[ ] is old law to be omitted.
                                                           LBD01366-05-3

S. 270--A                           2

  Pulse oximetry is a non-invasive test that estimates the percentage of
hemoglobin  in  blood that is saturated with oxygen. When performed on a
newborn a minimum of 24 hours after birth, pulse oximetry  screening  is
often  more effective at detecting critical, life-threatening CHDs which
otherwise  go  undetected  by  current  screening methods. Newborns with
abnormal pulse oximetry results require immediate  confirmatory  testing
and intervention.
  The  legislature  finds  and  declares  that  many newborn lives could
potentially be saved by earlier  detection  and  treatment  of  CHDs  if
birthing  facilities  in  the state of New York were required to perform
this simple, non-invasive newborn screening in conjunction with  current
CHD screening methods.
  S  2.  The public health law is amended by adding a new section 2500-k
to read as follows:
  S 2500-K. NEWBORN INFANT CRITICAL CONGENITAL HEART  DEFECT  SCREENING.
1.  THE COMMISSIONER SHALL ESTABLISH A PROGRAM TO SCREEN NEWBORN INFANTS
FOR CRITICAL CONGENITAL HEART DEFECTS THROUGH PULSE OXIMETRY  SCREENING.
IT  SHALL  BE THE DUTY OF THE ADMINISTRATIVE OFFICER OR OTHER DESIGNATED
PERSON AT EACH FACILITY LICENSED PURSUANT  TO  ARTICLE  TWENTY-EIGHT  OF
THIS  CHAPTER  CARING  FOR  NEWBORN  INFANTS TO PERFORM A PULSE OXIMETRY
SCREENING FOR CRITICAL CONGENITAL HEART DEFECTS A MINIMUM OF TWENTY-FOUR
HOURS AFTER BIRTH ON EVERY NEWBORN INFANT IN ITS CARE.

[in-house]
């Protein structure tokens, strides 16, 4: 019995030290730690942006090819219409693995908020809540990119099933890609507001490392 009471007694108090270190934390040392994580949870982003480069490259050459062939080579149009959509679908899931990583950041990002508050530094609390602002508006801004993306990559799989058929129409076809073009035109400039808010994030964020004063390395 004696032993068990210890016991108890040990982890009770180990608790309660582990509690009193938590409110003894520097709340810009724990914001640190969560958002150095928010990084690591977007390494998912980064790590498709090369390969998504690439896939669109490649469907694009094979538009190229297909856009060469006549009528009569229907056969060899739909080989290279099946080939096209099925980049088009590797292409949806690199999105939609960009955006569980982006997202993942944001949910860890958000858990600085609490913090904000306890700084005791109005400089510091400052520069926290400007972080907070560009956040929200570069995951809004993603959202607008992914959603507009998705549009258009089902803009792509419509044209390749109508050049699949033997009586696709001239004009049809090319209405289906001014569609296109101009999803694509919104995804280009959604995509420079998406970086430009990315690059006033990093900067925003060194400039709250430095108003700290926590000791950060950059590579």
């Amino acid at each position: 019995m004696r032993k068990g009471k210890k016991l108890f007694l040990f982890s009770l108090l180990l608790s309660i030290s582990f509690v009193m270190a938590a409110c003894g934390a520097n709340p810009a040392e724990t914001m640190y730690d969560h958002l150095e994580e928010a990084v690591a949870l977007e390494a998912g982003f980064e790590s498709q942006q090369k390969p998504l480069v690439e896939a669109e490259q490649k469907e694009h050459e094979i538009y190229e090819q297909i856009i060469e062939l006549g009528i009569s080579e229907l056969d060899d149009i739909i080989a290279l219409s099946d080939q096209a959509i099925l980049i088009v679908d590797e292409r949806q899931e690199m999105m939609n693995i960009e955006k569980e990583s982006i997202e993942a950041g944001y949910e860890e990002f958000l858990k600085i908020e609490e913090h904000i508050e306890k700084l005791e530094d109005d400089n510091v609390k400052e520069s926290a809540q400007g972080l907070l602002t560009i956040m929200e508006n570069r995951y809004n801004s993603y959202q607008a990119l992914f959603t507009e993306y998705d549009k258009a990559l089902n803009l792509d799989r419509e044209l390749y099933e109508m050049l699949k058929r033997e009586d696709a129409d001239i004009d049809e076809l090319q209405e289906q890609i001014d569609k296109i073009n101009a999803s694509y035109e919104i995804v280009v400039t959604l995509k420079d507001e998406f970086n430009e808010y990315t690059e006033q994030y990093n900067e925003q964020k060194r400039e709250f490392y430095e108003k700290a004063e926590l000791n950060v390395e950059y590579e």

2. FACILITIES SUBJECT TO THE PROVISIONS OF THIS SECTION THAT  ADMINIS-
TER  A  NEWBORN  INFANT PULSE OXIMETRY SCREENING FOR CRITICAL CONGENITAL
HEART DEFECTS SHALL REPORT TO THE DEPARTMENT  IN  A  MANNER  AND  FORMAT
REQUIRED BY THE COMMISSIONER:
  (A)  THE  RESULTS  OF EACH NEWBORN INFANT PULSE OXIMETRY SCREENING FOR
CRITICAL CONGENITAL HEART DEFECTS PERFORMED; AND
  (B) SUCH OTHER INFORMATION OR DATA AS MAY BE REQUIRED BY  THE  COMMIS-
SIONER PURSUANT TO REGULATION TO FULFILL THE PURPOSES OF THIS SECTION.
  S 3. This act shall take effect on the one hundred eightieth day after
it shall have become a law; provided, however, that effective immediate-
ly,  the  addition,  amendment  and/or  repeal of any rule or regulation
necessary for the implementation of this act on its effective  date  are
authorized  and  directed  to  be  made  and completed on or before such
effective date.

Co-Sponsors

view additional co-sponsors

S270B (ACTIVE) - Bill Details

See Assembly Version of this Bill:
A2316B
Law Section:
Public Health Law
Laws Affected:
Add §2500-a, Pub Health L
Versions Introduced in 2011-2012 Legislative Session:
S6726, A7941

S270B (ACTIVE) - Bill Texts

view summary

Requires facilities to perform pulse oximetry screening on newborns.

view sponsor memo
BILL NUMBER:S270B

TITLE OF BILL: An act to amend the public health law, in relation to
requiring facilities to screen newborns for critical congenital heart
defects through pulse oximetry screening

PURPOSE:

Requires facilities to perform pulse oximetry screening on newborns
for critical congenital heart defects

JUSTIFICATION:

This bill requires each birthing facility in the state of New York be
required to perform a pulse oximetry screening for critical congenital
heart defects (CCHDs). For newborns, pulse oximetry screening involves
taping a small sensor to a newborn's foot while the sensor beams red
light through the foot to measure how much oxygen is in the blood,